From Writer's Relief staff:
We at Writer’s Relief recently had to change our rejection letters. Our old letter was polite, encouraging, and (okay—we must admit) functionally generic. But the newest letter has a note that we find ourselves using more and more. It says, in not so many words, “We recommend that you do a bit more reading in your genre.”
Is it just us? Or does it sometimes seem like increasing numbers of people are writing without actually reading?
Occasionally, we receive submissions from college students who are writing flat, sing-song poetry because that’s what their teachers told them poetry is. They haven’t yet realized that there’s a whole world of rich, adult, modern poetry out there for consumption.
We totally understand; it’s why we added the “read more” line to some of our letters—to encourage new writers to do just that. Some writers quite innocently have not yet realized how important it is to read.
We always respect a writer’s effort and the act of self-expression. That’s what makes writing great. But when it comes to writers who are trying to make a name for themselves and have been at it for quite a while, it blows our mind when we get submissions that aren’t even remotely close to what is appropriate for the genre (aka what’s being published). Some examples:
- A retired doctor wants us to target “I’m sad that we broke up” poetry (in clunky iambic pentameter) to high-end literary journals. (Problem: Few well-known lit mags are publishing rhyme these days, and they’re almost never publishing “love is a special thing/it makes me want to sing” types of ditties). Learn more: Poetry Turnoffs; Styles and Formatting That Make Editors Cringe.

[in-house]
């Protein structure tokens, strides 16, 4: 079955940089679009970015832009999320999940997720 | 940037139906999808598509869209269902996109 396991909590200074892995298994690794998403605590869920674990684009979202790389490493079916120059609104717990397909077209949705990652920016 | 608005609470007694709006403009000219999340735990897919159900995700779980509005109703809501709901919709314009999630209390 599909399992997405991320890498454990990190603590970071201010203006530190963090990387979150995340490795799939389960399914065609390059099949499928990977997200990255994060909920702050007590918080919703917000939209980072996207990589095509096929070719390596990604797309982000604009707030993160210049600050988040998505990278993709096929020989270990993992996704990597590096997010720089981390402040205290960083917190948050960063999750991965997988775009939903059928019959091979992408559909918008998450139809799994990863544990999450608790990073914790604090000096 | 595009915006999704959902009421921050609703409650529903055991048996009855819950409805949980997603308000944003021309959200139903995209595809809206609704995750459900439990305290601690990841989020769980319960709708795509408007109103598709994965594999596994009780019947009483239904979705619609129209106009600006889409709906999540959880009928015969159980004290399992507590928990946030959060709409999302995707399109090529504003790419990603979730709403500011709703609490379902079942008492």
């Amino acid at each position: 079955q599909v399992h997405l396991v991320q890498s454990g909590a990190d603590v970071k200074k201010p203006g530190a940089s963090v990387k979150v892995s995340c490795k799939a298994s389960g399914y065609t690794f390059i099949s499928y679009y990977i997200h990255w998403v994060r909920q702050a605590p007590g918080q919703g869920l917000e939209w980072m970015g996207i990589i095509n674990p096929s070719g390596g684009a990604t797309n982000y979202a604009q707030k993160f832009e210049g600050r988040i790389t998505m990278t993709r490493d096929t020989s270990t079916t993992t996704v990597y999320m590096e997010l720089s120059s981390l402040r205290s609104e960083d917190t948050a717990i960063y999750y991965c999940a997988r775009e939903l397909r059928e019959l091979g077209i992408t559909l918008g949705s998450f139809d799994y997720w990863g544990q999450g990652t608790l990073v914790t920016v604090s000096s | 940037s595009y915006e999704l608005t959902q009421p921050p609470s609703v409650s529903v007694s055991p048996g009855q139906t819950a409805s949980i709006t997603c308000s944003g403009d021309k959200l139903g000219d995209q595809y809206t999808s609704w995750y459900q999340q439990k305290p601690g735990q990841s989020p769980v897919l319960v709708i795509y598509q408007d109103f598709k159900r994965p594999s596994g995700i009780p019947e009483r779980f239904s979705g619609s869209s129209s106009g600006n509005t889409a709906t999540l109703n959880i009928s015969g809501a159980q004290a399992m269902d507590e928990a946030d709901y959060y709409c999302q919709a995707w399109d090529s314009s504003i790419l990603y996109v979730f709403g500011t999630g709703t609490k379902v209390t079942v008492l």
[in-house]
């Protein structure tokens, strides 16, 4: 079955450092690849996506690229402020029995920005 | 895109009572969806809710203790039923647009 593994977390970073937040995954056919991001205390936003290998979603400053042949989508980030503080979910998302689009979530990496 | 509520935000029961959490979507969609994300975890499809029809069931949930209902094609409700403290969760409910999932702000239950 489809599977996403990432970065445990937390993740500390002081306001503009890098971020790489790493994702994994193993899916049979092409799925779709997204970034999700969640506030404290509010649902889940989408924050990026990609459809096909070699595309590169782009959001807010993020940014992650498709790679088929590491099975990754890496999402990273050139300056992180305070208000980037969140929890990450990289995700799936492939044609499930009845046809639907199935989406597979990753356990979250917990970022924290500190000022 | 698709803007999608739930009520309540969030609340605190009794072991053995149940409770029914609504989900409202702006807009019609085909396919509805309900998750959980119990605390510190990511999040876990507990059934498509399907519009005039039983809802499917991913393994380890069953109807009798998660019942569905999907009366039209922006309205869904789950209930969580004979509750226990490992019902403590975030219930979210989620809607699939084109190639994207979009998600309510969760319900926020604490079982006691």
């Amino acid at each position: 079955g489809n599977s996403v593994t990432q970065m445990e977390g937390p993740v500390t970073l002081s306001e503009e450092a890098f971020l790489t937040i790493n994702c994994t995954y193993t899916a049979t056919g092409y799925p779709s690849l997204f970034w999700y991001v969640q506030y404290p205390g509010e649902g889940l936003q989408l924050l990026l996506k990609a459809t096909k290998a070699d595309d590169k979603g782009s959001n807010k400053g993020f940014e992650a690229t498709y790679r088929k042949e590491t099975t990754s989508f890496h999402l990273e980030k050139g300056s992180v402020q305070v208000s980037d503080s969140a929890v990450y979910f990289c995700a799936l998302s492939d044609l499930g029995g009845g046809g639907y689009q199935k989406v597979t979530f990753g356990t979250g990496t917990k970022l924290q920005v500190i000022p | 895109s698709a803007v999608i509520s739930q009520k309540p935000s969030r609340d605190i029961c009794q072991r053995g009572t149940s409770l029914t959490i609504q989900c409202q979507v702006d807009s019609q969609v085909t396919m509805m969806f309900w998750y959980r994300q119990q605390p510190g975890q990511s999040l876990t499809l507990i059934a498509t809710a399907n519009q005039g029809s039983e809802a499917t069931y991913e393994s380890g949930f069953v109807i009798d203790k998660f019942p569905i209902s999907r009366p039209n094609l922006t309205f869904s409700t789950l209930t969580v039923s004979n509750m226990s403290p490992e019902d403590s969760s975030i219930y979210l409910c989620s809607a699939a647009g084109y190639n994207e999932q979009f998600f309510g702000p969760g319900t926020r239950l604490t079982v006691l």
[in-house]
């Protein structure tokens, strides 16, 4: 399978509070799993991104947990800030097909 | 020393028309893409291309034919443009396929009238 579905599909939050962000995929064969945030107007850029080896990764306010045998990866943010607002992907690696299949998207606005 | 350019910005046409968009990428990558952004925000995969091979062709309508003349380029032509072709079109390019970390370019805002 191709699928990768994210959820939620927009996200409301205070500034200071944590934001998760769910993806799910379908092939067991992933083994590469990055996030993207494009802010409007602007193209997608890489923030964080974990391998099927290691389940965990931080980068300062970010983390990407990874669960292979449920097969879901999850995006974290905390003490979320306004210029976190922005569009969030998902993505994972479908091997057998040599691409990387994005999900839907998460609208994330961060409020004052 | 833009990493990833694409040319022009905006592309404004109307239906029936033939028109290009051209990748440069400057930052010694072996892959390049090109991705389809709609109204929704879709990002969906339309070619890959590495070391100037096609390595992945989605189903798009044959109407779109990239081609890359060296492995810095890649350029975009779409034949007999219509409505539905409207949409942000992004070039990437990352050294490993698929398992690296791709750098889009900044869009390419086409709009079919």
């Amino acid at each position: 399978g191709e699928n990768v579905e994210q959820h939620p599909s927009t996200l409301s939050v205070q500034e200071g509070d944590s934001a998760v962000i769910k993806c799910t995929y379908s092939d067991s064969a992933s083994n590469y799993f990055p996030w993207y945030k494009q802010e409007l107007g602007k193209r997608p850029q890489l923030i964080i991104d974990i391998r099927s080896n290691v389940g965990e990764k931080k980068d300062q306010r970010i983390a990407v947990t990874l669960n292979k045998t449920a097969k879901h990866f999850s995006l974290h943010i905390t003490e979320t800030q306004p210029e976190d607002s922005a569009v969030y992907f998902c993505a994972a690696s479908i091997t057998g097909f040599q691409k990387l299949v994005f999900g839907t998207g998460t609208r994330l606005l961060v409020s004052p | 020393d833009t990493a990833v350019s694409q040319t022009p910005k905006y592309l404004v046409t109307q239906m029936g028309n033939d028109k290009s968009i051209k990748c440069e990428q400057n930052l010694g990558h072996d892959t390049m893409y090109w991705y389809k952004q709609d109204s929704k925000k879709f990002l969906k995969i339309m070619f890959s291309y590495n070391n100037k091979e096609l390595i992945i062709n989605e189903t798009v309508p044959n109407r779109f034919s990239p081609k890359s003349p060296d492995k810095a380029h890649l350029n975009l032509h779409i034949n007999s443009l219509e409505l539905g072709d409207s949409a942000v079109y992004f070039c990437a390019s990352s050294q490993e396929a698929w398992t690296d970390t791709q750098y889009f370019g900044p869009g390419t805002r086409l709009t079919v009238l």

- A biologist wants us to research literary agents for her mainstream women’s fiction novel that is 305,000-words long. (Problem: 305K isn’t one book; it’s three.)
- A writer who is penning short, journalistic reflections about modern life or current events wants us to pitch them as creative nonfiction. (Problem: Blogs or newspapers might be a better choice.)
We can’t help but wonder: If the above fictional writers had been actually reading in their genres, wouldn’t they have taken steps to rev up their craft, increase marketability, and ensure that their work will be taken seriously?
We ask you: Why—oh why—would a writer skip the fundamental step of reading before putting pen to paper?
Here’s what Stephen King has to say about reading: “If you don’t have time to read, you don’t have the time (or the tools) to write. Simple as that.”
Our feeling: If a person is hoping to be a professional writer (in any genre), it’s important to also be a professional reader (as opposed to a person who reads only for fun when the mood strikes).
We’re not talking about a book a month. We’re talking about reading that is insatiable, voracious, consistent, even scheduled. In the same way that a healthy body needs a steady, healthy diet, writers need a steady, careful diet of good reading. There’s a direct correlation between how strong a project is and how much a writer reads (or how weak a project is and how little a writer reads).
Reading brings a depth to poetry and prose that can’t be taught in a classroom or writing group. The best editor in the world can’t make a nonreader’s manuscript feel like it was written by a reader.
What’s the relationship between your writing and your reading?
a) I have a regular reading schedule of multiple books per month.
b) I read as much as I can—but between work, kids, and writing, it’s not much more than a book or two per month.
c) I’ve read really good books in the past. But my focus is on writing right now.
d) I have a great idea for a project and a good idea of how to write it. I don’t need to read other people’s work because it won’t help me.
f) I can’t read while I’m writing (and I’m writing all the time because I’m trying to make it as a writer, so I don’t read much at all).
What’s your reading diet? Share your reading habits in the comments section (and yes, reading Huffington Post counts).
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